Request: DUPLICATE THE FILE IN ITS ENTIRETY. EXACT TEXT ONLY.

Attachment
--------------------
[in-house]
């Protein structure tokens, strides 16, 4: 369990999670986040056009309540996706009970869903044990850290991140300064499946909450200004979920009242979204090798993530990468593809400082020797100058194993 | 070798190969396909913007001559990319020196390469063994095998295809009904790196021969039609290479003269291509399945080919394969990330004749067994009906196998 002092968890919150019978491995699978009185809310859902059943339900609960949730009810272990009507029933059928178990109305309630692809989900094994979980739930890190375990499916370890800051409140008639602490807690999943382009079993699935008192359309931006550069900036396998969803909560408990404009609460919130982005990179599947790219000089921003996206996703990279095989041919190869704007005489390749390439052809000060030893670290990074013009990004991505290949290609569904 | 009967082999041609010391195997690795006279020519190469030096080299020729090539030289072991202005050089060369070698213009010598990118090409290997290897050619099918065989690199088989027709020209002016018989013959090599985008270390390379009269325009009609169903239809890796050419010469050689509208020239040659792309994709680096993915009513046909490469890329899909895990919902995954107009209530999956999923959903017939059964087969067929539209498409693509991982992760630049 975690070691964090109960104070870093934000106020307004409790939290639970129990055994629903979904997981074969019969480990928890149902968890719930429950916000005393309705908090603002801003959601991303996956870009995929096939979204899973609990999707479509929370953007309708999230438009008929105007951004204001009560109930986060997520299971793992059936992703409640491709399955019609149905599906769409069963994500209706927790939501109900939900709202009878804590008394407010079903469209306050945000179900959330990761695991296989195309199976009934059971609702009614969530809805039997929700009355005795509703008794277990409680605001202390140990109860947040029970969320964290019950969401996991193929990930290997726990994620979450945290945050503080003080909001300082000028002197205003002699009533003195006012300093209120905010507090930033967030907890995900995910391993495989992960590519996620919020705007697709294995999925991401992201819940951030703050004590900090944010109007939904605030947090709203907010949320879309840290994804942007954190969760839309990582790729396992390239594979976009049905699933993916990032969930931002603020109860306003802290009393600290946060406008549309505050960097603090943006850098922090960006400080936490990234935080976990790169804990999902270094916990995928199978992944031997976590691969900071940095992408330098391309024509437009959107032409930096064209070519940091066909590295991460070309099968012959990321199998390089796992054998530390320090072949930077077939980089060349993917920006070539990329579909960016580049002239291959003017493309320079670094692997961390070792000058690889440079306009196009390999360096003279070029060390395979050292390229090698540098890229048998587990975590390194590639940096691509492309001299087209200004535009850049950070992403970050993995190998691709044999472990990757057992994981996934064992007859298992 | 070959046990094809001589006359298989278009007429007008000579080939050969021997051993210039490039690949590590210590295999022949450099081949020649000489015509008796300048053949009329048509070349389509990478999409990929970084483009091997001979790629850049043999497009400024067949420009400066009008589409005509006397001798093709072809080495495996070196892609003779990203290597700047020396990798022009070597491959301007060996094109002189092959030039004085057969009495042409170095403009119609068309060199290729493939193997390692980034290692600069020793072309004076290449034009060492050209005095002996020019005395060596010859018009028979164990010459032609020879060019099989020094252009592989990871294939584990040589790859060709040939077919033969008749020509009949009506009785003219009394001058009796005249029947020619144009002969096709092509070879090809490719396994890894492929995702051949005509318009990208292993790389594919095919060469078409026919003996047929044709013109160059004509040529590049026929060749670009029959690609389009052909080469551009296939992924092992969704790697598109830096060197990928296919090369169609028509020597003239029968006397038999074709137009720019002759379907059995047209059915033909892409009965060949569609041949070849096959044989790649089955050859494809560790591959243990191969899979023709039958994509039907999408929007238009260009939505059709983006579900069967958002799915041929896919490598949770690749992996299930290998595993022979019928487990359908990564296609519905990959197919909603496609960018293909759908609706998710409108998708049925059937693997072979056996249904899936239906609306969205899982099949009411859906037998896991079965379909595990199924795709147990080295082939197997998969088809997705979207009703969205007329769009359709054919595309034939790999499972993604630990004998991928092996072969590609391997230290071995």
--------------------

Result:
[in-house]
């Protein structure tokens, strides 16, 4: 369990999670986040056009309540996706009970869903044990850290991140300064499946909450200004979920009242979204090798993530990468593809400082020797100058194993 | 070798190969396909913007001559990319020196390469063994095998295809009904790196021969039609290479003269291509399945080919394969990330004749067994009906196998 002092968890919150019978491995699978009185809310859902059943339900609960949730009810272990009507029933059928178990109305309630692809989900094994979980739930890190375990499916370890800051409140008639602490807690999943382009079993699935008192359309931006550069900036396998969803909560408990404009609460919130982005990179599947790219000089921003996206996703990279095989041919190869704007005489390749390439052809000060030893670290990074013009990004991505290949290609569904 | 009967082999041609010391195997690795006279020519190469030096080299020729090539030289072991202005050089060369070698213009010598990118090409290997290897050619099918065989690199088989027709020209002016018989013959090599985008270390390379009269325009009609169903239809890796050419010469050689509208020239040659792309994709680096993915009513046909490469890329899909895990919902995954107009209530999956999923959903017939059964087969067929539209498409693509991982992760630049 975690070691964090109960104070870093934000106020307004409790939290639970129990055994629903979904997981074969019969480990928890149902968890719930429950916000005393309705908090603002801003959601991303996956870009995929096939979204899973609990999707479509929370953007309708999230438009008929105007951004204001009560109930986060997520299971793992059936992703409640491709399955019609149905599906769409069963994500209706927790939501109900939900709202009878804590008394407010079903469209306050945000179900959330990761695991296989195309199976009934059971609702009614969530809805039997929700009355005795509703008794277990409680605001202390140990109860947040029970969320964290019950969401996991193929990930290997726990994620979450945290945050503080003080909001300082000028002197205003002699009533003195006012300093209120905010507090930033967030907890995900995910391993495989992960590519996620919020705007697709294995999925991401992201819940951030703050004590900090944010109007939904605030947090709203907010949320879309840290994804942007954190969760839309990582790729396992390239594979976009049905699933993916990032969930931002603020109860306003802290009393600290946060406008549309505050960097603090943006850098922090960006400080936490990234935080976990790169804990999902270094916990995928199978992944031997976590691969900071940095992408330098391309024509437009959107032409930096064209070519940091066909590295991460070309099968012959990321199998390089796992054998530390320090072949930077077939980089060349993917920006070539990329579909960016580049002239291959003017493309320079670094692997961390070792000058690889440079306009196009390999360096003279070029060390395979050292390229090698540098890229048998587990975590390194590639940096691509492309001299087209200004535009850049950070992403970050993995190998691709044999472990990757057992994981996934064992007859298992 | 070959046990094809001589006359298989278009007429007008000579080939050969021997051993210039490039690949590590210590295999022949450099081949020649000489015509008796300048053949009329048509070349389509990478999409990929970084483009091997001979790629850049043999497009400024067949420009400066009008589409005509006397001798093709072809080495495996070196892609003779990203290597700047020396990798022009070597491959301007060996094109002189092959030039004085057969009495042409170095403009119609068309060199290729493939193997390692980034290692600069020793072309004076290449034009060492050209005095002996020019005395060596010859018009028979164990010459032609020879060019099989020094252009592989990871294939584990040589790859060709040939077919033969008749020509009949009506009785003219009394001058009796005249029947020619144009002969096709092509070879090809490719396994890894492929995702051949005509318009990208292993790389594919095919060469078409026919003996047929044709013109160059004509040529590049026929060749670009029959690609389009052909080469551009296939992924092992969704790697598109830096060197990928296919090369169609028509020597003239029968006397038999074709137009720019002759379907059995047209059915033909892409009965060949569609041949070849096959044989790649089955050859494809560790591959243990191969899979023709039958994509039907999408929007238009260009939505059709983006579900069967958002799915041929896919490598949770690749992996299930290998595993022979019928487990359908990564296609519905990959197919909603496609960018293909759908609706998710409108998708049925059937693997072979056996249904899936239906609306969205899982099949009411859906037998896991079965379909595990199924795709147990080295082939197997998969088809997705979207009703969205007329769009359709054919595309034939790999499972993604630990004998991928092996072969590609391997230290071995």